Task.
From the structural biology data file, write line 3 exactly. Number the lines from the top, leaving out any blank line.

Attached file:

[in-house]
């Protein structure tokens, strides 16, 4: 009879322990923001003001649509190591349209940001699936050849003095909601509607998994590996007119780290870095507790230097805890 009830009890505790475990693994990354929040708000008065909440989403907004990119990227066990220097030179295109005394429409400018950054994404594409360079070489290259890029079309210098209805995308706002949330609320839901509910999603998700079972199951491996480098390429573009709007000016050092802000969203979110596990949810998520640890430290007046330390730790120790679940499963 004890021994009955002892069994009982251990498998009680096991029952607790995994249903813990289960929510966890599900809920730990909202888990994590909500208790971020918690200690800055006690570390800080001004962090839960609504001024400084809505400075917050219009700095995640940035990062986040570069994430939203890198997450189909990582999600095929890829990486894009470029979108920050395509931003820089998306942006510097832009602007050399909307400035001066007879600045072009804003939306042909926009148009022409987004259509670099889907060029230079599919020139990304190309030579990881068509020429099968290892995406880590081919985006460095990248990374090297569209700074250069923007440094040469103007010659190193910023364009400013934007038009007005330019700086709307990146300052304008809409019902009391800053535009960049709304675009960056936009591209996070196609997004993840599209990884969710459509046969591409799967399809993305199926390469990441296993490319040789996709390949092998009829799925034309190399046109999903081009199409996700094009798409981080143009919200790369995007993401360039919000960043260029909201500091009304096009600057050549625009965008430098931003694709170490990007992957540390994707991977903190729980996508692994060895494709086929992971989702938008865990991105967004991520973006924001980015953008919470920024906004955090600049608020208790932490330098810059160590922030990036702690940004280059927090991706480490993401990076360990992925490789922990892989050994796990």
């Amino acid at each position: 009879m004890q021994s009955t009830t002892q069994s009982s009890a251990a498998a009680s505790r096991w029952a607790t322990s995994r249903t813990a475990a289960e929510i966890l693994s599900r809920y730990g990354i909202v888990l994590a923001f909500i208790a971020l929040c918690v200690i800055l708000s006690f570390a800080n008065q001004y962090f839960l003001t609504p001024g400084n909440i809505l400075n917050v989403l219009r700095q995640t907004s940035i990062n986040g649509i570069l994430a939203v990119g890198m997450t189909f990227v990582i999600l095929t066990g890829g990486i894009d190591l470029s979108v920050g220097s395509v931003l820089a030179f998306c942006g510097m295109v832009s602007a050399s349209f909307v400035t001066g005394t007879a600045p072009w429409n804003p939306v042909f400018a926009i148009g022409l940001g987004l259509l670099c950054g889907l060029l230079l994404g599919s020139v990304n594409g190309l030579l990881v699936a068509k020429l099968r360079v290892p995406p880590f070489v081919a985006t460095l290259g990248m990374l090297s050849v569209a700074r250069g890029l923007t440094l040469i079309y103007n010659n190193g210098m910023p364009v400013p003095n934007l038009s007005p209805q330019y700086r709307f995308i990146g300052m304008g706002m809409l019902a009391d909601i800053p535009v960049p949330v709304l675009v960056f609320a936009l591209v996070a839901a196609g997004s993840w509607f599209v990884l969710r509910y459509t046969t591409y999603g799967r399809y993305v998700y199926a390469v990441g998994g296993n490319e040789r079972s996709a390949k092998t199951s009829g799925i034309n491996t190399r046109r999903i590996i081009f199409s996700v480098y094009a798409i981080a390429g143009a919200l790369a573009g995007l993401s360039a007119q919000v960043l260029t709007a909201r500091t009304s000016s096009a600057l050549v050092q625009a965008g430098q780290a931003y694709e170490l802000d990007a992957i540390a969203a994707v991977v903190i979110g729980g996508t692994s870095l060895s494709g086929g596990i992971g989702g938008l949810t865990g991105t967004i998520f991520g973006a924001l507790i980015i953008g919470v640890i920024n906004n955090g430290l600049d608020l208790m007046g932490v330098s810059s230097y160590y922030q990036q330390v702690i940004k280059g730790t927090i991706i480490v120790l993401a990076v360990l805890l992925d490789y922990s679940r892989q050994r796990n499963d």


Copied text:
């Amino acid at each position: 009879m004890q021994s009955t009830t002892q069994s009982s009890a251990a498998a009680s505790r096991w029952a607790t322990s995994r249903t813990a475990a289960e929510i966890l693994s599900r809920y730990g990354i909202v888990l994590a923001f909500i208790a971020l929040c918690v200690i800055l708000s006690f570390a800080n008065q001004y962090f839960l003001t609504p001024g400084n909440i809505l400075n917050v989403l219009r700095q995640t907004s940035i990062n986040g649509i570069l994430a939203v990119g890198m997450t189909f990227v990582i999600l095929t066990g890829g990486i894009d190591l470029s979108v920050g220097s395509v931003l820089a030179f998306c942006g510097m295109v832009s602007a050399s349209f909307v400035t001066g005394t007879a600045p072009w429409n804003p939306v042909f400018a926009i148009g022409l940001g987004l259509l670099c950054g889907l060029l230079l994404g599919s020139v990304n594409g190309l030579l990881v699936a068509k020429l099968r360079v290892p995406p880590f070489v081919a985006t460095l290259g990248m990374l090297s050849v569209a700074r250069g890029l923007t440094l040469i079309y103007n010659n190193g210098m910023p364009v400013p003095n934007l038009s007005p209805q330019y700086r709307f995308i990146g300052m304008g706002m809409l019902a009391d909601i800053p535009v960049p949330v709304l675009v960056f609320a936009l591209v996070a839901a196609g997004s993840w509607f599209v990884l969710r509910y459509t046969t591409y999603g799967r399809y993305v998700y199926a390469v990441g998994g296993n490319e040789r079972s996709a390949k092998t199951s009829g799925i034309n491996t190399r046109r999903i590996i081009f199409s996700v480098y094009a798409i981080a390429g143009a919200l790369a573009g995007l993401s360039a007119q919000v960043l260029t709007a909201r500091t009304s000016s096009a600057l050549v050092q625009a965008g430098q780290a931003y694709e170490l802000d990007a992957i540390a969203a994707v991977v903190i979110g729980g996508t692994s870095l060895s494709g086929g596990i992971g989702g938008l949810t865990g991105t967004i998520f991520g973006a924001l507790i980015i953008g919470v640890i920024n906004n955090g430290l600049d608020l208790m007046g932490v330098s810059s230097y160590y922030q990036q330390v702690i940004k280059g730790t927090i991706i480490v120790l993401a990076v360990l805890l992925d490789y922990s679940r892989q050994r796990n499963d």